The gas station was on Gin Road.  Unfortunately, there was no actual gin nearby.

The gas station was on Gin Road. Unfortunately, there was no actual gin nearby.

See, they just come up right by your car, real easy like, and then they either lick your hand or kill you outright.

See, they just come up right by your car, real easy like, and then they either lick your hand or kill you outright.

And about ten minutes into our trip I asked my wife “How long’s this thing estimated to take?”  Her response of “an hour and a half” lead me to rejoin with “Then we’re about to learn what happens when you run out of gas on a game preserve.”  Yep, we had to exit the safari, drive seven miles on fumes, fill up, and return.  Should have checked my gauges first.  Now here’s the neat thing.  There were some pretty cool animals.  Clearly they had all been tranquilized and I don’t care what the safari people say.  Their liability would be too great otherwise.  But for safe measure I did have several Valium pills ready to mix into the bags of feed.  We started out being approached by alpacas.  That was neat.  They walked right up to the car and lazily waited until we tossed pellets at them.  Then we saw white tailed deer.  Up next were four large bison.  They were followed by speckled deer.  “Ooh, an ostrich!  Look, it’s more deer.”  Are you following the pattern?  This must be the business model taught at Harvard these days.  When opening a safari park and you cannot find enough safari animals, just fill the place with deer.  To be fair, the camel came right up to our car and actually stuck his head in the window.  A bit freaky, yes, but funny, too, based on Sonny Boy’s reaction.

I still managed to find the longest footbridge in America in one of these East Texas towns.  And this is the reason we get off the Interstate.

I still managed to find the longest footbridge in America in one of these East Texas towns. And this is the reason we get off the Interstate.

They claim to be "oldest town in Texas" but so does nearby Jefferson.

They claim to be “oldest town in Texas” but so does nearby Jefferson.

We continued to drive through this place and my daughter piped up with “What’s our next stop?”  We told her we wanted to visit the tiny tourist trap of Nacogdoches.  “Hey,” she said, whispering to her brother, “We’re going to Nag-a-no-jez next.”  He was quite disinterested.  He was too busy naming the safari animals.  “Mommy!  I think that one (the zebra) should be called Ze-be,” he said with glee.  “And that one (the camel) I will call Cami.”  I must not have been paying attention to his nomenclature.  Moments later I spit out my drink when he tried to grab the attention of the errant antelopes (with the twisted horns) by yelling out the window “C’mere, horny!”  I looked up to see that he (my son, not Horny) had moved over to get a better view.  Now he was sitting atop a suitcase belonging to my mother-in-law.  Remember her?  She had a double mastectomy not long ago.  “Wilma, do you know what’s in that case he’s on top of?” I asked.  “Oh, just my ta-ta’s dear,” came the reply.  Good to know her prosthetic boobs were packed for the trip.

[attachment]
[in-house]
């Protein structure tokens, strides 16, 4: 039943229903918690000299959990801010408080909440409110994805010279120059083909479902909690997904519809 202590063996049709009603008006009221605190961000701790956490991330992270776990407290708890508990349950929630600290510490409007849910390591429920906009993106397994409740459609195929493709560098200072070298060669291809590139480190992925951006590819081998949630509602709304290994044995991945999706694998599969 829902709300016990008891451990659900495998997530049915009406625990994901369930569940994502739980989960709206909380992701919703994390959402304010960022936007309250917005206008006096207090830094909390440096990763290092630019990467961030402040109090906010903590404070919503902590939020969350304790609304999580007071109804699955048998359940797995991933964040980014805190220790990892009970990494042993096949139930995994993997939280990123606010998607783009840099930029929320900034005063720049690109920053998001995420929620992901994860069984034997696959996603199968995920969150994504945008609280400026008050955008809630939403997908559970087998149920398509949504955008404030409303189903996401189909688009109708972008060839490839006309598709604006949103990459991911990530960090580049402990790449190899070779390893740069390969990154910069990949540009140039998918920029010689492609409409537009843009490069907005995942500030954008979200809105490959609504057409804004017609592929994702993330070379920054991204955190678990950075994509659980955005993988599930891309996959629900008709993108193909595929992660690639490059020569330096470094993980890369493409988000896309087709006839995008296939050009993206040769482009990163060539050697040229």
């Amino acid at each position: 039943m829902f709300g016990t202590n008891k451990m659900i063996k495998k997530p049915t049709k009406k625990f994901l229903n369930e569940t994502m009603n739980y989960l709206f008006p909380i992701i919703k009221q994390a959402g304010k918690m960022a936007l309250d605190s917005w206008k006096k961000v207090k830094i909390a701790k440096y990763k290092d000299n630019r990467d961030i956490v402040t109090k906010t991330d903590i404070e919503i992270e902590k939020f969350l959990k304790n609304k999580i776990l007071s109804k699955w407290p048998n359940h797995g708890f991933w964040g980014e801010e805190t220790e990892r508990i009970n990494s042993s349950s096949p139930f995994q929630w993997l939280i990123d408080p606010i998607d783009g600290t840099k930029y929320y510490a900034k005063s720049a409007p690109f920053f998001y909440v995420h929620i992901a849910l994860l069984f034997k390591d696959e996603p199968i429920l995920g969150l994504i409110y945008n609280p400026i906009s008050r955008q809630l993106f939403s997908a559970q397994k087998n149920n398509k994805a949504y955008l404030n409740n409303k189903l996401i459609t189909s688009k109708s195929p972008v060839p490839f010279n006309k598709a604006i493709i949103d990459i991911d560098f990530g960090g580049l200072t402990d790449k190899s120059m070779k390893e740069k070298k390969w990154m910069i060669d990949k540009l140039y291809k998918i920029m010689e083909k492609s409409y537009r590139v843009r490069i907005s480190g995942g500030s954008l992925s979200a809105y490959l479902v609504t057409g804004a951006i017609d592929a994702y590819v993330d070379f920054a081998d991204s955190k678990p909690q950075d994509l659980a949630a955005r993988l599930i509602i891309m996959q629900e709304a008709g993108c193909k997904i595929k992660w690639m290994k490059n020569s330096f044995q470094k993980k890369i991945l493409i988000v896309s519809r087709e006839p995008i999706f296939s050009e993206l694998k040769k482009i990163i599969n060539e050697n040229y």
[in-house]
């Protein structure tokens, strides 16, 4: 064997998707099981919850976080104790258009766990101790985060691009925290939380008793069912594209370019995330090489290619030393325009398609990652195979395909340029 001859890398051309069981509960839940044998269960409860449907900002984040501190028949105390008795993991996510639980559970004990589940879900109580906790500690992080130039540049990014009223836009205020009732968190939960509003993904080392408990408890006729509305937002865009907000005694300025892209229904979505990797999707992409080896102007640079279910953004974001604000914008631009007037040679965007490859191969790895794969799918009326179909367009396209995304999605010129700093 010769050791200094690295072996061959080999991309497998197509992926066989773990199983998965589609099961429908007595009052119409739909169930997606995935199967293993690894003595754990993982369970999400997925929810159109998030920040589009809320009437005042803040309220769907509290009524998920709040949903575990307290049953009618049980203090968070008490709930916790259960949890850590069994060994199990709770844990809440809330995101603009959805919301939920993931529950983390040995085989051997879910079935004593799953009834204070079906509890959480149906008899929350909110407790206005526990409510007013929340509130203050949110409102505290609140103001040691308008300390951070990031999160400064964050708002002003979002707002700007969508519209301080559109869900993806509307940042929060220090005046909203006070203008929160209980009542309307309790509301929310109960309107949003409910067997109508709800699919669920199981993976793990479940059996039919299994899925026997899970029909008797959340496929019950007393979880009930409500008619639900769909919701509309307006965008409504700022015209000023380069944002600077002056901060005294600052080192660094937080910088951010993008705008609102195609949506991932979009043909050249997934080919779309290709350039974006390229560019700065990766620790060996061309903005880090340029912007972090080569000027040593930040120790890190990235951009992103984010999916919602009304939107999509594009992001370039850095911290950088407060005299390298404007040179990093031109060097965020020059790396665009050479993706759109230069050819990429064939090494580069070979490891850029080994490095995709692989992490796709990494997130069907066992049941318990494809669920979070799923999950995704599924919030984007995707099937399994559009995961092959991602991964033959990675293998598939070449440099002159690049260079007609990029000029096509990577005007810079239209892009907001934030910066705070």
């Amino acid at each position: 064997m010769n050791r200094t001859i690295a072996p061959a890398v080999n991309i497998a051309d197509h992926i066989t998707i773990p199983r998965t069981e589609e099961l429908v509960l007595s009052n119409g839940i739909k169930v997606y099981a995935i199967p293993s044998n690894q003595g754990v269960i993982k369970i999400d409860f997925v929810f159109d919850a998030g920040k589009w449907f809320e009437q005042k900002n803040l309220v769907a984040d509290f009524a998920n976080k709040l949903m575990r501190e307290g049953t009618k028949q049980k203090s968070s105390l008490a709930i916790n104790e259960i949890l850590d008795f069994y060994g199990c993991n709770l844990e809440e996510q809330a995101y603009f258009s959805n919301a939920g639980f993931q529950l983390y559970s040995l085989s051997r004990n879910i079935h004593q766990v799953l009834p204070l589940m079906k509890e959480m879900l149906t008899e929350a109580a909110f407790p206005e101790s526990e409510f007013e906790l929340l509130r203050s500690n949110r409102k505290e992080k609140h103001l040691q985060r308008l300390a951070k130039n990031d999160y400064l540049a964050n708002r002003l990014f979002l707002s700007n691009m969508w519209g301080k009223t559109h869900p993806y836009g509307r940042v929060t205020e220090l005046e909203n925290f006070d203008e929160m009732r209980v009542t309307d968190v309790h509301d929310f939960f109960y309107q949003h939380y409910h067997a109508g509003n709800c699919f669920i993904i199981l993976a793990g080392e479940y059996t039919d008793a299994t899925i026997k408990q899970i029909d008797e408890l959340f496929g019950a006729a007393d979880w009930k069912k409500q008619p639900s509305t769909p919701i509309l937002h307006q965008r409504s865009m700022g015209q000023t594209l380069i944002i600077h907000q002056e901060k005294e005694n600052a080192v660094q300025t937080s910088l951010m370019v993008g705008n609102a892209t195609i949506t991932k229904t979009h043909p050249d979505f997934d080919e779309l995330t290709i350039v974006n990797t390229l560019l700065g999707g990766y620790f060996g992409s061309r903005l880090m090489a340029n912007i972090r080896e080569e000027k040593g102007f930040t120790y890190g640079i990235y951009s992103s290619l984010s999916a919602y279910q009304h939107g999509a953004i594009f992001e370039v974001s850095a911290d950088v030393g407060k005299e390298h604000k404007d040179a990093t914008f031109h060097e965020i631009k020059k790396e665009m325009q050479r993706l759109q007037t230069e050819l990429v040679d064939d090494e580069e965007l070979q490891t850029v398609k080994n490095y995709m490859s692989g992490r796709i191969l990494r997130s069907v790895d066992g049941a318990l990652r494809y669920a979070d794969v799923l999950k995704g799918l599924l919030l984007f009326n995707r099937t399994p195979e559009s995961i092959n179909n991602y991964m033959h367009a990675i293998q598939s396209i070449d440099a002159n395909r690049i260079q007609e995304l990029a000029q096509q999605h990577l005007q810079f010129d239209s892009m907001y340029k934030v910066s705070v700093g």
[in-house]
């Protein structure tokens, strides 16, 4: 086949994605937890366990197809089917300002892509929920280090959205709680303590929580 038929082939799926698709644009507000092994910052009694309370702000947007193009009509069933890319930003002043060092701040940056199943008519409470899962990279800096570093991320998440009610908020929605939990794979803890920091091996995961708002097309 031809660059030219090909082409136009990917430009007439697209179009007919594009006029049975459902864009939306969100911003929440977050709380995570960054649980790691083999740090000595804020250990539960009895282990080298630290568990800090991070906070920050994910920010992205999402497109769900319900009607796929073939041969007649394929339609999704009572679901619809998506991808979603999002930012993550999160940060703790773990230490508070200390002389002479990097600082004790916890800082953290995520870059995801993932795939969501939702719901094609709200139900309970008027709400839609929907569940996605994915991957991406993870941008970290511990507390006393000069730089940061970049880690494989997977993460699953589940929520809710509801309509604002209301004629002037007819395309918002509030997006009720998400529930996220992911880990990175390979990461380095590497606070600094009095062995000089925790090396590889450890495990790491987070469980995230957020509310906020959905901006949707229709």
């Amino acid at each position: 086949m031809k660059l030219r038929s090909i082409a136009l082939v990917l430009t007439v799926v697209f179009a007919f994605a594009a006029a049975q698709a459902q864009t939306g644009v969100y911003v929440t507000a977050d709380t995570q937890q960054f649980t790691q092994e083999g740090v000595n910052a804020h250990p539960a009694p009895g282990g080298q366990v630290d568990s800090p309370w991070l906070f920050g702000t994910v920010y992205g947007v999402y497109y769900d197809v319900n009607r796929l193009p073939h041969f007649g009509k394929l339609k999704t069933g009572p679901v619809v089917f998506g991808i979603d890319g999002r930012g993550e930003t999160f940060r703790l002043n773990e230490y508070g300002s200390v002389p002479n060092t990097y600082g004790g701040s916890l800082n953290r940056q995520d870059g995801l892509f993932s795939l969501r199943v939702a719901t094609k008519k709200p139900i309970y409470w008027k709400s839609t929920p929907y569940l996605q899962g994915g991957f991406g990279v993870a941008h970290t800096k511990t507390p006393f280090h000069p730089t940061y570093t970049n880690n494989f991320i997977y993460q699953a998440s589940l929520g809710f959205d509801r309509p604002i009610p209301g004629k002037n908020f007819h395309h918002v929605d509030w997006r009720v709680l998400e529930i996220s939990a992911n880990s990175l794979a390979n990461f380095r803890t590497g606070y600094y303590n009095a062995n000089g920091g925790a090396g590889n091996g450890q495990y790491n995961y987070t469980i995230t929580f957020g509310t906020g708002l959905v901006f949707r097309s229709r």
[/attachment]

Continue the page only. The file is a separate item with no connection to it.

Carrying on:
This little jaunt was nearing it’s end when some of the ugliest animals we encountered made their appearance.  I think they were from India and they resembled oxen who’s faces had been smashed with bricks.  Worse yet, they had flies surrounding them.  Windows went up immediately.  My wife then muttered under her breath “We’re not feeding you unless you’re healthy you disgusting beasts.”  Who knew she took this so personally?

And no Texas road trip is complete with paying homage to the beaver.

And no Texas road trip is complete with paying homage to the beaver.

After exiting the safari-land adventure park we continued on, passing through the many small towns of the region.  We stopped for early dinner in Na-ga-no-jez as my daughter called it.  Finally, after a quick stop at Texas’ most famous chain of roadside rest stops – Buc-ee’s – to fill up on junk food and coffee, we reached our destination for the night.  That would be a hotel about thirty minutes north of Houston.

And if we had driven here directly we would have made it before lunch.  But we would never have encountered the mountain woman behind the desk at the world’s most awesomely strange drive-through animal park.  Also, the zebra licked me.

Father and Son Bid Farewell to New Jersey

And like that, our trip was over and we headed back to Philadelphia for our return flight.

Had I been writing these along the way (instead of a week later) they probably would have been more interesting.  Nonetheless, I think they provide a snapshot of our time together visiting Daddy’s family.

What Luck! Father and Son Hit Up Jersey, Day 7

Pipe cleaner art!

Crowns and bracelets.

Crowns and bracelets.

That’s right, friends, today it was time for more arts and crafts.  Actually, that just meant that I stayed in the air conditioned house drinking my coffee.  But Sonny Boy did manage to get me outside for a bit to help him shape some things with the pipe cleaners that he was making for Mommy and Baby Girl.

Meet the Mets! Father and Son Hit Up Jersey, Day 6

I don’t really follow baseball.  I haven’t got time.  Still, I always have a soft spot in my heart for the New York Mets.  I was in fourth grade when they won the ’86 World Series.  I seem to have passed my affinity for the team from Flushing on to my son.  So this evening, after dinner, we went to a sporting goods store where someone got his very own Mets shirt!  Because he’s good at getting what he wants, his aunt who was with us also bought him his very own Mets cap.

No he can stop stealing mine.

Oh the fans are true to the orange and blue...

Oh the fans are true to the orange and blue…

Looking good, son.

Looking good, son.

Finally Crashing: Father and Son Hit up Jersey, Day 5

Not much going on today.  We did get a chance to rest a bit this morning.  Then we went to visit another sister around the corner and enjoyed a lovely dinner with her and some of her family.

Apparently, though, Sonny Boy did not get quite as much sleep last night as I had thought.  He completely crashed on the ride home from dinner, waking only as we approached a Dunkin’ Donuts to ask for a donut.  He’s crazy.  I love him.

Tired, son?

Tired, son?

1337 Explained

Thanks to Tom Huff I discovered that the number 1337 is “hacker speak” for elite.

Cute, WordPress.  Thanks!